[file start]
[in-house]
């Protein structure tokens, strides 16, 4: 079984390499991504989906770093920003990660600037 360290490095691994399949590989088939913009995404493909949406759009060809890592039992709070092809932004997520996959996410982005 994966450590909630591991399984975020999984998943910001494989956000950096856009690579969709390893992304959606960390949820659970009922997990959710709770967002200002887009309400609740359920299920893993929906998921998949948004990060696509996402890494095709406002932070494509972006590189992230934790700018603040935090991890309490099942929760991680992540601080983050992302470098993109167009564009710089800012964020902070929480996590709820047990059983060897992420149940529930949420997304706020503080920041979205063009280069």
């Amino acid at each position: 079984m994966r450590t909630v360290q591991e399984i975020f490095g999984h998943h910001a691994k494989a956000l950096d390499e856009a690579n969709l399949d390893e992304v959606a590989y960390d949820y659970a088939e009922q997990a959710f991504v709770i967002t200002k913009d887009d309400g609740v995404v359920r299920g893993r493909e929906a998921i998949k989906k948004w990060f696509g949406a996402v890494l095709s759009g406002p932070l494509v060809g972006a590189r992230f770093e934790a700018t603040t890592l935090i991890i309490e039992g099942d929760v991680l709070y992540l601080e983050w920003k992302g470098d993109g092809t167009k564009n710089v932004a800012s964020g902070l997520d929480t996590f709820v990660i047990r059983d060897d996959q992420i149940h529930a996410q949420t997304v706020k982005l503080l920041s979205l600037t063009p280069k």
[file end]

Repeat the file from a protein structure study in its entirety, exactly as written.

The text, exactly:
[in-house]
């Protein structure tokens, strides 16, 4: 079984390499991504989906770093920003990660600037 360290490095691994399949590989088939913009995404493909949406759009060809890592039992709070092809932004997520996959996410982005 994966450590909630591991399984975020999984998943910001494989956000950096856009690579969709390893992304959606960390949820659970009922997990959710709770967002200002887009309400609740359920299920893993929906998921998949948004990060696509996402890494095709406002932070494509972006590189992230934790700018603040935090991890309490099942929760991680992540601080983050992302470098993109167009564009710089800012964020902070929480996590709820047990059983060897992420149940529930949420997304706020503080920041979205063009280069």
């Amino acid at each position: 079984m994966r450590t909630v360290q591991e399984i975020f490095g999984h998943h910001a691994k494989a956000l950096d390499e856009a690579n969709l399949d390893e992304v959606a590989y960390d949820y659970a088939e009922q997990a959710f991504v709770i967002t200002k913009d887009d309400g609740v995404v359920r299920g893993r493909e929906a998921i998949k989906k948004w990060f696509g949406a996402v890494l095709s759009g406002p932070l494509v060809g972006a590189r992230f770093e934790a700018t603040t890592l935090i991890i309490e039992g099942d929760v991680l709070y992540l601080e983050w920003k992302g470098d993109g092809t167009k564009n710089v932004a800012s964020g902070l997520d929480t996590f709820v990660i047990r059983d060897d996959q992420i149940h529930a996410q949420t997304v706020k982005l503080l920041s979205l600037t063009p280069k």